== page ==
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Searching for god uncovers Agile community's passion

An accidental search for the Agile god unearths extreme passion within the Agile community.

I had a Miss Emily Litella moment recently during a phone conversation with a software engineer. (Emily was a Gilda Radner character on Saturday Night Live.) Anyway, the software pro was praising an Agile coach, but couldn't recall the consultant's name. "Everyone knows him," I heard the engineer say. "He's called the Agile god."

Jan StaffordJan Stafford

I thought about that for a few seconds and then said to the software pro, "I know of many Agile gurus, but I don't know of an Agile god." He still couldn't remember the consultant's name and, after conversing more about his work with Agile, we rang off.

The rest of the day, the mysterious identity of the Agile god was on my mind. I finally popped that keyword phrase into Google search and fell down the search-engine rabbit hole of the Agile community.

I first encountered a LinkedIn post by software test manager Dion Judge, which asked what question his peers would ask of an Agile god. Some commenters thought atheism was a better fit for Agile; but cooler heads likened Agile to Unitarian Universalism, as both models seek truth and are flexible about the means of getting to it. The final commenter accused Agile followers of magical thinking, saying that Agile's promised shorter development cycles are an illusion. In his view, Agile development means "act and then think."

After covering development for years, I've seen that Agile has helped some teams shorten development cycles. Their best practice is stellar sprint estimation, or -- as my granny put it -- not biting off more than you can chew. I've also heard about Agile project failures, largely the result of misunderstanding Agile practices or trying to make it fit where it doesn't.

None of the comments gave me a lead on the consultant called the Agile god, however.

Next, I was surprised to find an Agile atheism search results page, populated by a mix of blogs by Agile detractors. The first link took me to a blog by an atheist who happened to be a developer. All of this was interesting, but no help toward reaching my goal.

On Tumblr, a post noted that the Christian story of creation looks a lot like waterfall development. It would have been a lot easier on God to practice Agile development, starting creation with a single-cell life form and moving up from there. Iterative creation would have allowed for getting rid of mistakes, perhaps by making a meteorite hit the earth to destroy large-bodied, tiny-brained beings. In its subtlety, the post doesn't spell out that iterative development and evolution are similar processes, but I got it. The post doesn't answer its title question, "Is God an Agile developer?" Also, I didn't get any clue about who the real Agile god is.

Another link on my search page led me to developer James Betteley's promise that developers could achieve "God-like status" if they followed his three easy steps to Agile. The three steps are sound, if not surprising. Betteley recommends gathering business requirements first, then prioritizing projects unburdened with technical debt at the outset and using Scrum, and creating and using continuous improvement practices.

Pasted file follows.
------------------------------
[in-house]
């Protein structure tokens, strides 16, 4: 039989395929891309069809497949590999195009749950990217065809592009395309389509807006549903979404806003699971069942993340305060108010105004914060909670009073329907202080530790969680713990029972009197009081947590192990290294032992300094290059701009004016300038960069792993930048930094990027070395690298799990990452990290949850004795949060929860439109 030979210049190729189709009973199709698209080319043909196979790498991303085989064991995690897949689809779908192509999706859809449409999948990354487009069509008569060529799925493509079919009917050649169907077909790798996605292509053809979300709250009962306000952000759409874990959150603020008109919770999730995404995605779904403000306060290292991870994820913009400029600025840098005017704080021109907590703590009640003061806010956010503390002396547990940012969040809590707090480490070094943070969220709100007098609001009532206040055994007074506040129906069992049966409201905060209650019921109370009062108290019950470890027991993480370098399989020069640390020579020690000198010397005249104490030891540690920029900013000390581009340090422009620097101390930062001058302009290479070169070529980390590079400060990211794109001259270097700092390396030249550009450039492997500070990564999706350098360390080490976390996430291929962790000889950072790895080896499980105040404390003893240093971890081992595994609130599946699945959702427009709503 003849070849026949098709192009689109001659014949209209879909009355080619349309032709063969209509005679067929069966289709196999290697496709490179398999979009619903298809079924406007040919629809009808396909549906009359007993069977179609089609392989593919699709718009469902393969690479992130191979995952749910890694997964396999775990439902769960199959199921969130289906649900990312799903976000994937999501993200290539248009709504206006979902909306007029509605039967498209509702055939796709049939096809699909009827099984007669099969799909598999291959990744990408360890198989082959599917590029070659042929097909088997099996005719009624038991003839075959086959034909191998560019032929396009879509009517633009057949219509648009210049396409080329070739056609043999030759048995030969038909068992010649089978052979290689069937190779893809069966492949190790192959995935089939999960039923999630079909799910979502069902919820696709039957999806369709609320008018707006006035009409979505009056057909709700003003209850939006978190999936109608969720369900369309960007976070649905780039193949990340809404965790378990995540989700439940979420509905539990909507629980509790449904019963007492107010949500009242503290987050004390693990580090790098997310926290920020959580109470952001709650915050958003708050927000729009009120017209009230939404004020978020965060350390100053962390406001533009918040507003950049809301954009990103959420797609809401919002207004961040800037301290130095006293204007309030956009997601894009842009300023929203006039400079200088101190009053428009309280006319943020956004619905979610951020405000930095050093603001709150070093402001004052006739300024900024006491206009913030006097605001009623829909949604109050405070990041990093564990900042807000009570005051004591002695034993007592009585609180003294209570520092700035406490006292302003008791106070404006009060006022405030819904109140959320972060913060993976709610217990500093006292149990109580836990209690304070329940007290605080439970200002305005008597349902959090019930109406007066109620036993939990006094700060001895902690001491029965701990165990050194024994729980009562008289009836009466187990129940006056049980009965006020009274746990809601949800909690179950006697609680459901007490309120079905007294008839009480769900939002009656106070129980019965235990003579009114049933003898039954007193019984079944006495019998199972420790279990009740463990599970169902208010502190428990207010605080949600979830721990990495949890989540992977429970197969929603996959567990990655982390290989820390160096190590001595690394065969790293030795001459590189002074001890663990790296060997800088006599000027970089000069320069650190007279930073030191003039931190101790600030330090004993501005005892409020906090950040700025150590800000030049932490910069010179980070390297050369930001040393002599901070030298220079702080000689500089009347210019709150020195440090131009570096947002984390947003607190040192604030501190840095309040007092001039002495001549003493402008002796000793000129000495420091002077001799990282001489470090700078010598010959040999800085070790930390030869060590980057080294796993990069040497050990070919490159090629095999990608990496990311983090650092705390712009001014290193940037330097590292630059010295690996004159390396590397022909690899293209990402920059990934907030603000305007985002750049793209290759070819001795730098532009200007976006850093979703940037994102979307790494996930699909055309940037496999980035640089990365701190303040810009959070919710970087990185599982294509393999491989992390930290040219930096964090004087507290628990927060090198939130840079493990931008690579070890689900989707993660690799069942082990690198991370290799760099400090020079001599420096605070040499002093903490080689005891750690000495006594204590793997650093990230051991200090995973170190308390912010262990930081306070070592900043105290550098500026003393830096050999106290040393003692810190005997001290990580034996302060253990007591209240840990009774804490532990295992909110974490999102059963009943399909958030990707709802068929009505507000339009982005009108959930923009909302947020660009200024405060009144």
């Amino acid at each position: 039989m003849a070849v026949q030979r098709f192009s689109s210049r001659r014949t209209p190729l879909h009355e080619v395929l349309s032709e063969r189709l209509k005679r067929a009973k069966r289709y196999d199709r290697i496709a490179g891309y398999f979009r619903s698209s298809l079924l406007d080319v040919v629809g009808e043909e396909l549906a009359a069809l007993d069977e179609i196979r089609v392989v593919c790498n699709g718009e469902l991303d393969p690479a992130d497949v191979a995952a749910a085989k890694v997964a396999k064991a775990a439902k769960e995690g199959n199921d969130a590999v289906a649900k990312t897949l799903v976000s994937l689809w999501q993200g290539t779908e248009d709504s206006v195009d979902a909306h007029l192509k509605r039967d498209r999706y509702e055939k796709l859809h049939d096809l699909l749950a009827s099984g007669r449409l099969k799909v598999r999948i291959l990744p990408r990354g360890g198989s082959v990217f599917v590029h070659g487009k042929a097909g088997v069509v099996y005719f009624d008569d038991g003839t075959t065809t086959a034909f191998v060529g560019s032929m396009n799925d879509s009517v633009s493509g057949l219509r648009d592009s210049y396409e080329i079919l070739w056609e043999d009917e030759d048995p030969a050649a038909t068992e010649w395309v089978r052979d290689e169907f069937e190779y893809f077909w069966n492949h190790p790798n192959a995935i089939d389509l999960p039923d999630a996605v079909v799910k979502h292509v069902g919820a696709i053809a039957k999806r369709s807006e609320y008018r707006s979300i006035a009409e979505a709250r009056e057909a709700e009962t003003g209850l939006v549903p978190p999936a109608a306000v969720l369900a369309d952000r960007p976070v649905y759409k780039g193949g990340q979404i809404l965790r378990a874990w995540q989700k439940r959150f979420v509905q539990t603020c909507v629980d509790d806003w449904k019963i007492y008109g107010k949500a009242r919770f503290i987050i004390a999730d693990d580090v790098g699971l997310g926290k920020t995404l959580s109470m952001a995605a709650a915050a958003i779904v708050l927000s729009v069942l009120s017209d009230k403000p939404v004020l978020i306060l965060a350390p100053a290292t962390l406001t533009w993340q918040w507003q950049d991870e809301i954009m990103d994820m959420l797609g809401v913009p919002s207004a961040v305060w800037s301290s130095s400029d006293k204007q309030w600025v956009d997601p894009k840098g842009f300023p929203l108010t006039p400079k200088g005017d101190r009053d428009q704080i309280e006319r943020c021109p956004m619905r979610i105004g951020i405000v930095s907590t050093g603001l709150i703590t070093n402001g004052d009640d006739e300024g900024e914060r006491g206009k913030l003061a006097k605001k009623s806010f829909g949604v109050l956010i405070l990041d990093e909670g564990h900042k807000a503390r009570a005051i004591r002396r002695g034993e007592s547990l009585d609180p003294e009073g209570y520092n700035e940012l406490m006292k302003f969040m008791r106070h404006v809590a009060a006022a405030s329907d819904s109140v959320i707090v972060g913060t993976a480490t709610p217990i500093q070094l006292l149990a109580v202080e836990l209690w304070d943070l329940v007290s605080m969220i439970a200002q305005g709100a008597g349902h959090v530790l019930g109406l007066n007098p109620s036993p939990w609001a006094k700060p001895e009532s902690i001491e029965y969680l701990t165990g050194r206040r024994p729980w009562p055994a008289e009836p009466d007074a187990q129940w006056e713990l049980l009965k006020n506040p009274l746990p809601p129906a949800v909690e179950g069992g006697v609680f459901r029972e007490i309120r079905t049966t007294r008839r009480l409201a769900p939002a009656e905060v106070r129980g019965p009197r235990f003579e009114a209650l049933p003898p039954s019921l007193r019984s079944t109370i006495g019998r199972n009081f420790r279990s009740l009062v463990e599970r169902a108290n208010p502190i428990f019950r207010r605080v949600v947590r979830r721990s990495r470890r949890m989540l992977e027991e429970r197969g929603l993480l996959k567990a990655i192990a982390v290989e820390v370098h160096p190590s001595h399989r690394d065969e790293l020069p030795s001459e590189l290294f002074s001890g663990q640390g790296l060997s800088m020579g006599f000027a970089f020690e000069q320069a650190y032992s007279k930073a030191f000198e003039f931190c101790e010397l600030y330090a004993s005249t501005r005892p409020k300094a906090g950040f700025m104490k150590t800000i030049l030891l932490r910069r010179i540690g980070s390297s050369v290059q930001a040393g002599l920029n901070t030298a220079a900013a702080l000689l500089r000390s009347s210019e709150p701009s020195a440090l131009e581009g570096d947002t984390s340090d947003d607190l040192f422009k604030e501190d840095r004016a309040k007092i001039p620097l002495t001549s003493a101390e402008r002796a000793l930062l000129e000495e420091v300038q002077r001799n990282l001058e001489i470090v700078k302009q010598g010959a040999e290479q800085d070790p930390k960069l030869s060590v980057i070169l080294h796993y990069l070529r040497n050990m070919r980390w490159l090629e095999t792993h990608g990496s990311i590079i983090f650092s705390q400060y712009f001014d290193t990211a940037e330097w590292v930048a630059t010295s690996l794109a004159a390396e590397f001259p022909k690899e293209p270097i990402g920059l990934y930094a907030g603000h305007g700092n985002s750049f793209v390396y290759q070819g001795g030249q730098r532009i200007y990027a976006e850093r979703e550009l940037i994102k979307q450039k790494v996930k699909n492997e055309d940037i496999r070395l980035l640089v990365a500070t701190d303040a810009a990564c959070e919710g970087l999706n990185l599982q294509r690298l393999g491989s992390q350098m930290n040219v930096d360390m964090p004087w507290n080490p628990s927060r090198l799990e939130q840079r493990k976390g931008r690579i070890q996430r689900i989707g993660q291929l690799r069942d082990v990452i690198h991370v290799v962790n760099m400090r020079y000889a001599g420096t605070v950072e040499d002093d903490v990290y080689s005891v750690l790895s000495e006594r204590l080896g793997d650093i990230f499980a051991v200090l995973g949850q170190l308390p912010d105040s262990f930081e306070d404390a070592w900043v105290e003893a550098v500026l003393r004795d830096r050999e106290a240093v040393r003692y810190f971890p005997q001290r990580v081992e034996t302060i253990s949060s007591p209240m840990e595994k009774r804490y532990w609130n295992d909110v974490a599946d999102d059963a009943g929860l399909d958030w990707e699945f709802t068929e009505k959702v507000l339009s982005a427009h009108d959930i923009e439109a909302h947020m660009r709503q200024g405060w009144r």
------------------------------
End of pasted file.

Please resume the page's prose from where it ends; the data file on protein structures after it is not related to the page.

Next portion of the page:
In his article, Betteley recommended using Mike Cohn's book about Scrum, Succeeding with Agile, as a development guidebook. I'd found referrals to this tome often in this search; one being William Gill's amusing post, 5 reasons Agile is like a cult. Cohn's book is listed under this reason: "You will respect the sacred parchment."

Cohn himself has been and is successful within the Agile community and is a widely respected Agile practitioner, consultant, speaker and, obviously, author. Nowhere, however, is he referred to as an Agile god.

Gill's is one of several pieces I found about the so-called cult of Agile. Reading them reminded me of the early 2000s, when Linux and open source were my main beat. Like Linux, Agile is an IT movement that has spurred passion -- pro and con -- and evangelism. Like Agile, Linux, too, had its detractors who called Linux a cult.

I recall the huge brouhaha following Kenneth Brown's 2004 claim that Linus Torvalds did not write the source code for Linux. Accusations flew to the point of absurdity, so I wrote a piece saying that I wrote Linux. With tongues firmly in their cheeks, several other developers sent articles to SearchEnterpriseLinux saying they wrote Linux.

I pulled myself away from my trip down memory lane and called off the search for the consultant known as the Agile god. Going back to the source, I asked the software engineer in an email if he remembered the name of that consultant who'd been such a great help. He replied, saying that he'd said, "AgileDad," not "Agile god," and the AgileDad is Lee Henson.

As Emily Litella would say, "Never mind."

What about you? If there was an Agile god, what would you ask? What other Agile gurus did we forget to mention? Let us know publicly in the comments below or privately via email.

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